This article reviews the attitudes of Qing commentators on several issues concerning women's literacy, education, and upbringing for the period 1650-1800. Although there is much evidence to demonstrate that not all male scholars wanted literate mothers, wives, or daughters, many women in this era did learn to read and write. But there was a strong emphasis on literary learning for moral refinement and the attainment of 'virtue' Female-authored poetry was regarded on the one hand, as indicative of a certain level of intellectual achievement, and on the other hand, as frivolous. In general, the Qing debate on women acquiring talent was part of a wider discussion on the interrelationship of female virtue, talent, and happiness.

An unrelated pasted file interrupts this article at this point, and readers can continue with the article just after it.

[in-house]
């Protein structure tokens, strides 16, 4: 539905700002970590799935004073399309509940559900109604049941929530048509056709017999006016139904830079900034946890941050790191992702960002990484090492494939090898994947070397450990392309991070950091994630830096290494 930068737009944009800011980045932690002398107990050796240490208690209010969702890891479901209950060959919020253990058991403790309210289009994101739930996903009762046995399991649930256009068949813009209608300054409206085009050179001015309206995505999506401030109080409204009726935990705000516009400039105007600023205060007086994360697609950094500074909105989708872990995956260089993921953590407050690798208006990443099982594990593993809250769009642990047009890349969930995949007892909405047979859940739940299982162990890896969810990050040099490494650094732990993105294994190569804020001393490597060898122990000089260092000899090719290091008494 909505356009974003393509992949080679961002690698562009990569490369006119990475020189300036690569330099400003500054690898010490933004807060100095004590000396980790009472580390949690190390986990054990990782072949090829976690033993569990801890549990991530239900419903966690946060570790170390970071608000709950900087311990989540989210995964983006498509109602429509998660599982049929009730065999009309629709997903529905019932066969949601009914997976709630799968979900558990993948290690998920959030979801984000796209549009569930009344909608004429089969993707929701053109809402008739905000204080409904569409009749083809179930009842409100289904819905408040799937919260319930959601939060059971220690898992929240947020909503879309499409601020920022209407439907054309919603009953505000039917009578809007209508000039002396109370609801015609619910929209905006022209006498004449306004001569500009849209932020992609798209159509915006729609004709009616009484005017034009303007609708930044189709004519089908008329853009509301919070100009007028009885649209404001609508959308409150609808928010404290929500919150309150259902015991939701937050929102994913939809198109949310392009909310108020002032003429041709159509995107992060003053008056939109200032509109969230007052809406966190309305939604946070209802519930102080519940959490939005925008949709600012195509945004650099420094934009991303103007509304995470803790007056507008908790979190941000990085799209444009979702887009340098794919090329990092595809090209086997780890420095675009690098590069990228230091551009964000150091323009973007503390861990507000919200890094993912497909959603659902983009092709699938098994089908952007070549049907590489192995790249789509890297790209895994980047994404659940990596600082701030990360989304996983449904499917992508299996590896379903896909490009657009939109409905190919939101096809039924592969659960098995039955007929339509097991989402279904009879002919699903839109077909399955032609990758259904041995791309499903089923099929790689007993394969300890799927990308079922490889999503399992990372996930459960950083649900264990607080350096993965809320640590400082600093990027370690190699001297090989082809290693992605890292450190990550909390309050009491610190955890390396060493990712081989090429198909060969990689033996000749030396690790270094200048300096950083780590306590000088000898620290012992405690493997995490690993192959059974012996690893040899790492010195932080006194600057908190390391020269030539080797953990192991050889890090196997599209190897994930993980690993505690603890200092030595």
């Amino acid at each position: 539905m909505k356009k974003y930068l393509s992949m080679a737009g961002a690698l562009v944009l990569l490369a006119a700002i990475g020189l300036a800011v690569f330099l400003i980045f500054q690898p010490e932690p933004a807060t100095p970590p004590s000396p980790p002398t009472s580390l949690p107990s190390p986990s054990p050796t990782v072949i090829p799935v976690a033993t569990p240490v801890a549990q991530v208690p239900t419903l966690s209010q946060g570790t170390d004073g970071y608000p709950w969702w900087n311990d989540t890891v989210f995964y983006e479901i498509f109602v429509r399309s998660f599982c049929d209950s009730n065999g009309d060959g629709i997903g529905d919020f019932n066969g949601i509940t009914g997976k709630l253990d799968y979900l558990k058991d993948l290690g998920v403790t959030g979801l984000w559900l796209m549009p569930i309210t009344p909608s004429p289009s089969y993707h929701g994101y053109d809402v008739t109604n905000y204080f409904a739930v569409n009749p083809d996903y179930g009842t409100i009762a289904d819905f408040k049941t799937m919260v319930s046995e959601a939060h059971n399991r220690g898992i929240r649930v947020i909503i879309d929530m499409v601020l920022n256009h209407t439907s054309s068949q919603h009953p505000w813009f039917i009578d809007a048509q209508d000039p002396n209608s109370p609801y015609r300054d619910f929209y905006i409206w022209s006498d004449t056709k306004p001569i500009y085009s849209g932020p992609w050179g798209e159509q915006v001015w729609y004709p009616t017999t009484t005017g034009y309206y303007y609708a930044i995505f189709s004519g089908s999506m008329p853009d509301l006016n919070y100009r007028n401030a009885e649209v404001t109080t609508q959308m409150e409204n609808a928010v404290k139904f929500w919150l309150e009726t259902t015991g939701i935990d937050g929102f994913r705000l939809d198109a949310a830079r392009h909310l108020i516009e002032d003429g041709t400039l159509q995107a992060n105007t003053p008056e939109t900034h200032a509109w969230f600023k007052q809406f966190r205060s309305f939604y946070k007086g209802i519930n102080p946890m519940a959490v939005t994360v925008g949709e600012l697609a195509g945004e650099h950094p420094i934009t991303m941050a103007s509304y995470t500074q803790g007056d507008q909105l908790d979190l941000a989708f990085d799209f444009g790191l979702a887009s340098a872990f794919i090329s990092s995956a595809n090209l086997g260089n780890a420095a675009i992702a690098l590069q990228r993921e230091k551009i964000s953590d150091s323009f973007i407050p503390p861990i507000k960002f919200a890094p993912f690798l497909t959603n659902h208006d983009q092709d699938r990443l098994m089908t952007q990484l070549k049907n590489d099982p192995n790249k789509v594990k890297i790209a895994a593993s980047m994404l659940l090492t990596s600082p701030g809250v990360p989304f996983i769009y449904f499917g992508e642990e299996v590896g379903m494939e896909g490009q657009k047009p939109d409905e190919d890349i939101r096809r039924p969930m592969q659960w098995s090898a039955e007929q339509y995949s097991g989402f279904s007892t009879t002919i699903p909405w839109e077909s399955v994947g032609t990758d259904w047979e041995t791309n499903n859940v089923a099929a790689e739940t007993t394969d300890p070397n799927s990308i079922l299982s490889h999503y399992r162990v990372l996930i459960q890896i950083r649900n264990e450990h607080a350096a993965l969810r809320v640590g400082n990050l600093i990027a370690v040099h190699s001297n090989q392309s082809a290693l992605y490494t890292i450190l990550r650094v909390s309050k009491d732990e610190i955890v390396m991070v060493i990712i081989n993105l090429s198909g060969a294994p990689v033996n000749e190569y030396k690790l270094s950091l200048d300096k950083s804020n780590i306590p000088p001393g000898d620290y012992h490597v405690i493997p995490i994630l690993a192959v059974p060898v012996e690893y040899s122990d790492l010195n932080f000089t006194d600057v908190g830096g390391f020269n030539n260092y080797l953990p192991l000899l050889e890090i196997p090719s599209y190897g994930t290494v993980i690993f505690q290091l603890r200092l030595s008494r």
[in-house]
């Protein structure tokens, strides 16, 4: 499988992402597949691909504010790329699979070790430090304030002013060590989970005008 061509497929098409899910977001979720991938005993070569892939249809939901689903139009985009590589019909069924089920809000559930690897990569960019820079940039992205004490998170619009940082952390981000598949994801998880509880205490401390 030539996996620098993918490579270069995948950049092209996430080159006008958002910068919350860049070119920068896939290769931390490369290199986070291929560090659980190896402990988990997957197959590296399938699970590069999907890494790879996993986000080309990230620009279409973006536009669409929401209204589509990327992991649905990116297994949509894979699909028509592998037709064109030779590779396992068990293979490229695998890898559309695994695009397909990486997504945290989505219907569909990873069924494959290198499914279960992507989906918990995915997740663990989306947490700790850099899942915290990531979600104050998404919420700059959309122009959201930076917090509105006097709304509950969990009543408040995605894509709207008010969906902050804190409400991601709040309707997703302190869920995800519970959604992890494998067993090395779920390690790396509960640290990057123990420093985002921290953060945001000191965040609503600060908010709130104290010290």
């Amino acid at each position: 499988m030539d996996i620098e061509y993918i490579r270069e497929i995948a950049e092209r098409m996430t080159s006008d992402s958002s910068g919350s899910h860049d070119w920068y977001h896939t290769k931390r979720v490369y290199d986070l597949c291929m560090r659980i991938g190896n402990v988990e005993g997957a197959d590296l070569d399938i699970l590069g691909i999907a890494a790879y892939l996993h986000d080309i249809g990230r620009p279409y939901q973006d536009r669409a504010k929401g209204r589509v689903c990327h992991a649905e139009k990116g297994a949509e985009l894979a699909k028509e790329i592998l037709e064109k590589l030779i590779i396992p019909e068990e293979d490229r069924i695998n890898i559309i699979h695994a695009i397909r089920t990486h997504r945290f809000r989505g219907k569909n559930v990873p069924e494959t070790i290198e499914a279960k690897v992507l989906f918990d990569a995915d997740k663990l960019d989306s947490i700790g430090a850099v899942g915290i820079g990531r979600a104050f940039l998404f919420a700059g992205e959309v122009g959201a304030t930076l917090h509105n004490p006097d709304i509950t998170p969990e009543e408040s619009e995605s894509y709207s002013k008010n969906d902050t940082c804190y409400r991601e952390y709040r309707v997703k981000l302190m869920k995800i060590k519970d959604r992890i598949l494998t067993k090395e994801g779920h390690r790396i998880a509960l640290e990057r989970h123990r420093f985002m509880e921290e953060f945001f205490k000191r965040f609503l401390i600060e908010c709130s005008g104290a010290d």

|Number of pages||33|
|Journal||Journal of the Economic and Social History of the Orient|
|Publication status||Published - 1 Jan 1995|
Scopus Subject Areas
- Sociology and Political Science
- Economics and Econometrics